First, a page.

1. Tympanograms – This test is performed by inserting probes that are like ear plugs into the ear test to measure middle ear function and detect the presence of any fluid in the middle ear. Some kids hate it, especially those who are touch-defensive or who’ve had bad experiences with doctors checking their chronically infected ears. Most don’t mind. Parent holds you while audiologist does the test one ear at a time.2.  Sound Field/Booth Testing – Toddler sits with mom or dad inside a dark “booth” or room. When the audiologist plays the tone, the baby looks toward the speaker and an animal/light/some kind of visual spectacle lights up to “train” a kid to look toward what he hears. It works remarkably well for alert and responsive children. I have had lots of children on my caseload “fail” the test because they weren’t reliably responsive. When that happens, the audiologist recommends . 3. An ABR – Auditory Brain Stem Response Test – This test is usually performed in a hospital setting because it requires anesthesia so that the brain’s response to sound can be measured. It’s scary for parents because of their child being “put to sleep,” but the test is accurate because the kid doesn’t have to “participate.”4. Referral to?an ENT (Ear Nose & Throat Doctor) – If your child has had chronic ear infections, he may need tubes put in his ears to keep the fluid from staying lodged in his middle ear. This procedure is done as an outpatient in a children’s hospital and does require anesthesia since it is surgery. Most parents reports that it’s a very quick process with their children back home and playing within a couple of hours. Most of the time tubes stay in place for a year or two and then fall out on their own. You’ll know when the tubes are working because you’ll sometimes notice the drainage leaking out, but this is a good thing because it’s not keeping him from hearing. This is the best treatment for a language or speech delayed child with chronically infected ears. If he can hear, there’s a much better chance he’s going to learn to understand, talk, and be understood. Hearing loss should always be ruled out as a reason for speech-language delay. Most of the time, it’s not the problem, but I’d hate to be the parent or therapist that missed hearing loss! For many children with mild to moderate losses and no other issues, pop the hearing aids in and go! I’m not minimizing the plight of hearing impaired children, but it’s sometimes easier to treat (relatively speaking of course) than lots of other things that could be a reason for a language delay or disorder, particularly if the loss is not severe, and there are no other issues. I must also add that even minimal hearing loss that goes untreated can end up to be a “big deal.” Children with even mild hearing losses at high frequencies have difficulty learning the high frequency consonants such as”/s/.” In English the sound /s/ carries so much meaning. It changes verb tenses, makes nouns plurals, and adds possessives. Make sure your child can hear consistently! Aggressively monitor his or hear ability to hear by being aware of middle ear fluid. Many times fluid remains in a child’s ear after a cold or allergy episode. Be consistent with your follow-up appointments at the pediatrician and ENT.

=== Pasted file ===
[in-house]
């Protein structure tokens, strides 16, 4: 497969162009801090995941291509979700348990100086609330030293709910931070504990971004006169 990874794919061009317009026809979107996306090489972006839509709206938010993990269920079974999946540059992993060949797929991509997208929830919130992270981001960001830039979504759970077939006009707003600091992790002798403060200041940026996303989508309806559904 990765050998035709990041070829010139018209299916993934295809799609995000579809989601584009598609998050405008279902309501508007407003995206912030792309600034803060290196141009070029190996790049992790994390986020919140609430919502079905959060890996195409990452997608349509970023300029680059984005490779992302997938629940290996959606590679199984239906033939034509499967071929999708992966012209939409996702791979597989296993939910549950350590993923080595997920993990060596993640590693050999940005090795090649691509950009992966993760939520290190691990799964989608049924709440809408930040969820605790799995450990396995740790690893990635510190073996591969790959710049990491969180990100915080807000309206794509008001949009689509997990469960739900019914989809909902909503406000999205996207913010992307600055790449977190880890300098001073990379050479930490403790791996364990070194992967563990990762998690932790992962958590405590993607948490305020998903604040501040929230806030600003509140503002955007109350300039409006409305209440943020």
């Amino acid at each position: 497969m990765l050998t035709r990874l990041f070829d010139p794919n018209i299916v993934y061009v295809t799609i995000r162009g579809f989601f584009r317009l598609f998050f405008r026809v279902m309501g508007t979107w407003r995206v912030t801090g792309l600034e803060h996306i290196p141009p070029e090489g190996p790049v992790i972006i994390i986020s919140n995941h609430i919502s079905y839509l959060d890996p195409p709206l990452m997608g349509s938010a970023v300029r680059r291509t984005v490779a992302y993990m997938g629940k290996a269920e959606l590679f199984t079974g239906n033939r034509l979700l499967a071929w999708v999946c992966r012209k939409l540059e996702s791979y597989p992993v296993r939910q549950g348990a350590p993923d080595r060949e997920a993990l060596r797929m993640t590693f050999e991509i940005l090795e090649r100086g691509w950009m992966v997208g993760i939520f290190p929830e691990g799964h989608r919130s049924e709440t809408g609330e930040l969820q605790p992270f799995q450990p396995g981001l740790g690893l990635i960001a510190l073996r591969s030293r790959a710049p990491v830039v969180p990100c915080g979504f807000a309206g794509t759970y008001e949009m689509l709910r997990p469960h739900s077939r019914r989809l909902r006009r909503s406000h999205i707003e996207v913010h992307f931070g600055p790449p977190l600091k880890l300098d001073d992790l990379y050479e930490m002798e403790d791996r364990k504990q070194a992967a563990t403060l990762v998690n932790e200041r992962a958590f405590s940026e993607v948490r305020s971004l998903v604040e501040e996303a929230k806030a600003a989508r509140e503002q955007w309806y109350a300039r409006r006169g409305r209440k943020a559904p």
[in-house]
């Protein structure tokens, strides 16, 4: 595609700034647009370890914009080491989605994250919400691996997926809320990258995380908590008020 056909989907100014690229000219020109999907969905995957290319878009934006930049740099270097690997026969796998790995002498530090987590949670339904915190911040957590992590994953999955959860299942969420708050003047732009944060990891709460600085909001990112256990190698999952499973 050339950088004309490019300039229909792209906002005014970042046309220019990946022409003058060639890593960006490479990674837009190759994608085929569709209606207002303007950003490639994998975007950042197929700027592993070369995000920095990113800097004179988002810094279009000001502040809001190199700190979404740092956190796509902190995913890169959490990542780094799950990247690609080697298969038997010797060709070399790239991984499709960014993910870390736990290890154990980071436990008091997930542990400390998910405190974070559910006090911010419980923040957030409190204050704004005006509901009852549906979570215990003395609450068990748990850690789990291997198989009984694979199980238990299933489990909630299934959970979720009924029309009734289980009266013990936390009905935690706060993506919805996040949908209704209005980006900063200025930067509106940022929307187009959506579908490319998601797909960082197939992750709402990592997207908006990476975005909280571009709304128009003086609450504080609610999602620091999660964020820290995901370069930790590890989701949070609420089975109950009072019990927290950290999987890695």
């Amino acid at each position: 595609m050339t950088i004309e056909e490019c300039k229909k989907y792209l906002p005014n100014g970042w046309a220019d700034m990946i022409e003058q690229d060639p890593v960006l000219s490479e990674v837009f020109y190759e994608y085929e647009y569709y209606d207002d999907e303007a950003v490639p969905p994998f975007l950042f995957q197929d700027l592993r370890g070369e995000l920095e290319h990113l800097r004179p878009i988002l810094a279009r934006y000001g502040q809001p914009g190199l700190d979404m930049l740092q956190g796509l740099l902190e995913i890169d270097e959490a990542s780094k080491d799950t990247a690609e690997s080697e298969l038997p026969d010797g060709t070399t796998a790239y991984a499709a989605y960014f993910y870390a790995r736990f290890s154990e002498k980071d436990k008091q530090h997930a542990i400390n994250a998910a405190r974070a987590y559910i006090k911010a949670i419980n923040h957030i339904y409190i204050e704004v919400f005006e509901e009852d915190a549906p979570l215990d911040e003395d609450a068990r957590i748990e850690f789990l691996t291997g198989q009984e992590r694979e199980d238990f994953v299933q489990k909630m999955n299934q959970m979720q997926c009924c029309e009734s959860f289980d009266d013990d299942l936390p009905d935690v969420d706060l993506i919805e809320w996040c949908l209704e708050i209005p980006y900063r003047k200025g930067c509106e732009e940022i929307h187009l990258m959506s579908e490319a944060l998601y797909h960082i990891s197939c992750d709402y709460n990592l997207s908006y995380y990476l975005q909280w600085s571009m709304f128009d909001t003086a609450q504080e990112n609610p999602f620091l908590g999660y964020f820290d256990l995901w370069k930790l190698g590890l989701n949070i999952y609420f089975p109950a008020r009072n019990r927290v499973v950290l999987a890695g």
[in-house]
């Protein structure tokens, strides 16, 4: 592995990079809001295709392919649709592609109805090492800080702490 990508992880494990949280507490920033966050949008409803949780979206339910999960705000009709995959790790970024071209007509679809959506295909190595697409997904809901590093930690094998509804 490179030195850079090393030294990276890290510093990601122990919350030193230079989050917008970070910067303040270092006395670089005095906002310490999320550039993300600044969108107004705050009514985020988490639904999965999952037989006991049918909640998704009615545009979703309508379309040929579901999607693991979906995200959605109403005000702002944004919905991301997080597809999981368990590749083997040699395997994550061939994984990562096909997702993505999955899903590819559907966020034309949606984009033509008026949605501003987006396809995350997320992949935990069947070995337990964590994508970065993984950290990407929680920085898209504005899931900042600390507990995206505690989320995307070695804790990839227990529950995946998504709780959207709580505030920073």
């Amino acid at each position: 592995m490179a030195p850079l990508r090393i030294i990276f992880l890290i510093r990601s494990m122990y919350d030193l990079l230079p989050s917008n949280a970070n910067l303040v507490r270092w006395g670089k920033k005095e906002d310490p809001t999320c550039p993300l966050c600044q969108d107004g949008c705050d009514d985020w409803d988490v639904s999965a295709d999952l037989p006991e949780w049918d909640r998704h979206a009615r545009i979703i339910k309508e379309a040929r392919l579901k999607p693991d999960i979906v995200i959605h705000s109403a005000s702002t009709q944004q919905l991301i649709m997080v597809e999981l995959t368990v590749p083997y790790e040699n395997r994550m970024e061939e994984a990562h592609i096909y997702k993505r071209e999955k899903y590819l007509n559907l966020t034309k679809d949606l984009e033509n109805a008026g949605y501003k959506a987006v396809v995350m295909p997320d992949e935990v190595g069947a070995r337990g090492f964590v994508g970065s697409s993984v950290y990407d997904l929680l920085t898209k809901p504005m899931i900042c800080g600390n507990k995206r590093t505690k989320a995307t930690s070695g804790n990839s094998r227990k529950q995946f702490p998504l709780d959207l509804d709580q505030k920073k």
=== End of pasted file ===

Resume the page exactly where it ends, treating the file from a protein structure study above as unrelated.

Bottom line – If a child can’t hear or understand, he is not going to talk.